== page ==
Rowena Quantrill was house hunting when she first noticed posters advertising her local Oxfam campaigning group in Bradford on Avon in South West England. She contacted the group to find out more and - 20 years on - has been a committed member ever since.
"Some of my closest friends are people in the Oxfam group," she says. "We have a lot in common and we do have fun, but I think we also keep issues in front of people. We stop issues of injustice and poverty from falling out of people's minds."
Over the past 20 years, Rowena has campaigned on everything from climate change to landmines to fair trade, often working closely with other local groups.
"I think fairness and justice are so important," she says. "The gap between rich and poor is appalling." The group meets regularly over coffee to plan how to get issues noticed. They run awareness-raising events, meet regularly with local MPs and attend marches to put poverty on the agenda.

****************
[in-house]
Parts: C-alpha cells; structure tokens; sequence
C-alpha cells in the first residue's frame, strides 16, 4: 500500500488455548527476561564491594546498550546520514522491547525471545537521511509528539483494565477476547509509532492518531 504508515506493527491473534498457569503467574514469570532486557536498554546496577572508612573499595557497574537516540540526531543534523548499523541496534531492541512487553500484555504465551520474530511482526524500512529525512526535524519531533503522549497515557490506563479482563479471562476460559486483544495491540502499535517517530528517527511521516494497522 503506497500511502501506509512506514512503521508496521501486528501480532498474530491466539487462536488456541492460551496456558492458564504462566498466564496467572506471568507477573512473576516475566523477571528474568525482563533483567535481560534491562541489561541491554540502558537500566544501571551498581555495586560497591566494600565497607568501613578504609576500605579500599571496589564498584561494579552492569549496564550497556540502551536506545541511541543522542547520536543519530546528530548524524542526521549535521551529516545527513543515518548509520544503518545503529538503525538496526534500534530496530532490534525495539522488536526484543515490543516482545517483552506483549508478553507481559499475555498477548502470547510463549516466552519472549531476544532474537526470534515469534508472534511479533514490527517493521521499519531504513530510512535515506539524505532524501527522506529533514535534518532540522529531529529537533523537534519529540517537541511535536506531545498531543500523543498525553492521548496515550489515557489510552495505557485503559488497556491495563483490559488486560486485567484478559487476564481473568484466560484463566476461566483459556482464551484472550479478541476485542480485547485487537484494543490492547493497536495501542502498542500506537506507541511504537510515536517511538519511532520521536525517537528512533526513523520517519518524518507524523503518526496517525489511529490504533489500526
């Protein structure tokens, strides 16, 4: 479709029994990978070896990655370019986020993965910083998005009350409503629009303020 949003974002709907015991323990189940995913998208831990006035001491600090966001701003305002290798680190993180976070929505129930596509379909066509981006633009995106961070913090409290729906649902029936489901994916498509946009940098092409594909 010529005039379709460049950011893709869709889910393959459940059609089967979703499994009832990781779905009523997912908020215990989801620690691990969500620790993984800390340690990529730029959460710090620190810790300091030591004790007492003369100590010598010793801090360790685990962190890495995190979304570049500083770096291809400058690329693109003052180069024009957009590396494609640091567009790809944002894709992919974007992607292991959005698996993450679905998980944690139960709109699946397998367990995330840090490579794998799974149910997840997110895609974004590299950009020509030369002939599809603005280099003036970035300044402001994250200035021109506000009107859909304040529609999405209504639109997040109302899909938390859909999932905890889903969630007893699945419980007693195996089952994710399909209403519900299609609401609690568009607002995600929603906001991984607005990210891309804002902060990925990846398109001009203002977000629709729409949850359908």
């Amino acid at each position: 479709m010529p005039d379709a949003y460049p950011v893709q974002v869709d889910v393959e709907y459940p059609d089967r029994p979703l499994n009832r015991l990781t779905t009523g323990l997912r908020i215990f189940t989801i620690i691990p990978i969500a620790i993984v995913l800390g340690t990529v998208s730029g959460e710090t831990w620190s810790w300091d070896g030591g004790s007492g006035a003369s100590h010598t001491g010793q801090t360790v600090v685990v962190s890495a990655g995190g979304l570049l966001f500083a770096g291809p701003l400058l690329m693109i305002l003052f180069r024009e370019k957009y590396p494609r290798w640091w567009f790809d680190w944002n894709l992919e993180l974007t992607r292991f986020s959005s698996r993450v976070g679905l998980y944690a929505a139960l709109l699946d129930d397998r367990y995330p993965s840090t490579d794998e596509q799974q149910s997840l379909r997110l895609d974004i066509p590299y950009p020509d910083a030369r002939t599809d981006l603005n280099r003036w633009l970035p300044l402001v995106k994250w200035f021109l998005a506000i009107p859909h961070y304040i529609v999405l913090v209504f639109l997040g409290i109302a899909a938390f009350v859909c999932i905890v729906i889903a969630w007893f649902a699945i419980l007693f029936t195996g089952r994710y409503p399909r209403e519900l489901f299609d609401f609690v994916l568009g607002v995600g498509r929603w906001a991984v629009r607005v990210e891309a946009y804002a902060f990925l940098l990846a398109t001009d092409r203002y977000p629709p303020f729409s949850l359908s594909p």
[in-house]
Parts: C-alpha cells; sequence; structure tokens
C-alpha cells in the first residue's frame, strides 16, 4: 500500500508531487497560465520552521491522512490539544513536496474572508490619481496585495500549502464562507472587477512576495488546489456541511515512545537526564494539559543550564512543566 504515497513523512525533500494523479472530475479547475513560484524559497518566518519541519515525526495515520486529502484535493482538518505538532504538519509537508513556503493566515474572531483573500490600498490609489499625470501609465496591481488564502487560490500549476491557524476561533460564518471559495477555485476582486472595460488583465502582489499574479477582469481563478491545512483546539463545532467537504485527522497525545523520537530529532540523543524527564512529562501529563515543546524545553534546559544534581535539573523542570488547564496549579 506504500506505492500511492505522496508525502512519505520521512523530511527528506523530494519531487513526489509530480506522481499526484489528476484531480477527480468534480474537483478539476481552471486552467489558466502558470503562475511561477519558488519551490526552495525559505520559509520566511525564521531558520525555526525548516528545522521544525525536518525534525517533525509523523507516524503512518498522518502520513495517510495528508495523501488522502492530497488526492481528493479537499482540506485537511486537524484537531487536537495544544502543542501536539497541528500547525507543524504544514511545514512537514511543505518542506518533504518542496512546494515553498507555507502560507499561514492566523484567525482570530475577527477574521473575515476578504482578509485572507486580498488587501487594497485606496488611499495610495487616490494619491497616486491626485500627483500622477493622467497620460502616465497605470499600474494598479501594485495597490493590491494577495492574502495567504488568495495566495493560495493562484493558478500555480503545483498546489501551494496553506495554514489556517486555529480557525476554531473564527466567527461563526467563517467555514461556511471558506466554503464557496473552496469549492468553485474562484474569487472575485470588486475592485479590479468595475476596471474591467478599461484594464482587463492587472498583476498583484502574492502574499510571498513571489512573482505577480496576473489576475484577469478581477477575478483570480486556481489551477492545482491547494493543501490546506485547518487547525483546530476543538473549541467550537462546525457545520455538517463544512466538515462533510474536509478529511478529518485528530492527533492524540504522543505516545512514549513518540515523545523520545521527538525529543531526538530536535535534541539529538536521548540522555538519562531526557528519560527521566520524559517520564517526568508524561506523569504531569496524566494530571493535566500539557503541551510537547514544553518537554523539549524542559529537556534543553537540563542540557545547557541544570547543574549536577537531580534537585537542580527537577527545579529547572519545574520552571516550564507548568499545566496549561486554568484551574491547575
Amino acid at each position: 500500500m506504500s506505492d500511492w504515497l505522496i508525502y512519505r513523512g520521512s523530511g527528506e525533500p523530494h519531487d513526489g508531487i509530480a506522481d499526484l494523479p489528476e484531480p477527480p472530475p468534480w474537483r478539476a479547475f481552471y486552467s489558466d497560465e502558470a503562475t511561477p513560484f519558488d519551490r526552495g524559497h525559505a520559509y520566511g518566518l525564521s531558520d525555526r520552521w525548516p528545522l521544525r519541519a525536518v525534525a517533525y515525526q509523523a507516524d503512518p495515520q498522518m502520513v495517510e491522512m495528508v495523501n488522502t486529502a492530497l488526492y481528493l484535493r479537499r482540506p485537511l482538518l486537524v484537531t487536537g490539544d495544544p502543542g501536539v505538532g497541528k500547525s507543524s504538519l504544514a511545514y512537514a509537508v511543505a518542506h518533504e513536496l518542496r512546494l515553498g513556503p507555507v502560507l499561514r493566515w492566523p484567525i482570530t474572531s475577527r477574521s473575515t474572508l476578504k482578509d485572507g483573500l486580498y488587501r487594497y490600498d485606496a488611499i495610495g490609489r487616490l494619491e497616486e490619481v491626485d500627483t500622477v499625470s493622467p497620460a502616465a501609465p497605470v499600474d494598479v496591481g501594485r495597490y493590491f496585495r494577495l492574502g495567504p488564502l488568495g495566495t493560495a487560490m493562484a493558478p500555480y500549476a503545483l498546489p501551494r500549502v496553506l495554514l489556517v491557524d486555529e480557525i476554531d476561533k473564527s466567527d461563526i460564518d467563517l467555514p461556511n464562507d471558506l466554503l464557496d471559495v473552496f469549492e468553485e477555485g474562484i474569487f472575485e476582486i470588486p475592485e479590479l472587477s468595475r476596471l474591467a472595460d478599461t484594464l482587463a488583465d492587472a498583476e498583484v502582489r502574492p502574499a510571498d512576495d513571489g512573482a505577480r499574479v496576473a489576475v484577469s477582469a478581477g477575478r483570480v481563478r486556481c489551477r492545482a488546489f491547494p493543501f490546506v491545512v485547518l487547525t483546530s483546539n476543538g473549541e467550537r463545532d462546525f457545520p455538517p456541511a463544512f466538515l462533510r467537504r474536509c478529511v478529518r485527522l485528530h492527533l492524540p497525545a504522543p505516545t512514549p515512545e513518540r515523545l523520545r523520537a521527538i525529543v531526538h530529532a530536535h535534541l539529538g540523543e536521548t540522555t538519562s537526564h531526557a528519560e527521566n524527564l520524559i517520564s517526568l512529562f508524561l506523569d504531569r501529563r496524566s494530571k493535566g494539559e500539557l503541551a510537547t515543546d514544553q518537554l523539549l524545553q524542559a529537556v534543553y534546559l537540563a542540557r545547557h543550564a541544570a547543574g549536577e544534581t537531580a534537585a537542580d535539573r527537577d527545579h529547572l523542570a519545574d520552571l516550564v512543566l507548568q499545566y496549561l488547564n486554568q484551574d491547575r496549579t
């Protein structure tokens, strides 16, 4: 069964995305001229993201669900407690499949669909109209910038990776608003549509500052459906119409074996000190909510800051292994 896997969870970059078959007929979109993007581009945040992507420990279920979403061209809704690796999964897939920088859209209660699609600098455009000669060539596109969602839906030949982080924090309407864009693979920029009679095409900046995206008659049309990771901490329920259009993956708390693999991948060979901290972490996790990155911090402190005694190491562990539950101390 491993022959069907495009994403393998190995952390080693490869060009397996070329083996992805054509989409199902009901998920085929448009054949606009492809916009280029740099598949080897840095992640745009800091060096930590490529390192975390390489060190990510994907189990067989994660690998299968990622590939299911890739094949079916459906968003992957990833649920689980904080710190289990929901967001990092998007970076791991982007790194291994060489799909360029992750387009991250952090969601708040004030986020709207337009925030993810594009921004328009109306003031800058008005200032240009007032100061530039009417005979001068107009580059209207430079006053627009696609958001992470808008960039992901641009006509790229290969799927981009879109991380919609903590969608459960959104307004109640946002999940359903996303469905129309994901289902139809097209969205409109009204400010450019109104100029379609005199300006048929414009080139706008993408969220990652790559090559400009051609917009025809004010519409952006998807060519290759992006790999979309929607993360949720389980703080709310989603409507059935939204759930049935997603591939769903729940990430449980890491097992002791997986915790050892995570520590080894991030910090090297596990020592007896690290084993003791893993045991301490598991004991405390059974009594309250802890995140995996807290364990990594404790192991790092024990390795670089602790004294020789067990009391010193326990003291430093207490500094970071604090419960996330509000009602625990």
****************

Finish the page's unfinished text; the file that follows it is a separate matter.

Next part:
For Rowena, the marches in particular represent much of what she loves about the Oxfam group. "It's so heartening, to see people who feel the same way all working together for the same aim."
One element of Oxfam's work in particular has inspired Julie Essex to tackle Trailwalker, our 100km challenge, three times - equality.
"It's Oxfam's work empowering women that really interests me," says Julie, who in her spare time coaches girls to play cricket, encouraging them to always believe in themselves.
"I think it's so important for the same opportunities to be available to everybody."
A keen runner, Julie has experienced the atmosphere at events of all sizes. But she says there's something special about Trailwalker - and would encourage anyone to take on the challenge. It involves teams of four trekking for 30 hours together to raise vital funds for Oxfam's work.
There are so many unforgettable ways to change lives. With friends. Fundraise, campaign, volunteer, donate, shop - it's your call.
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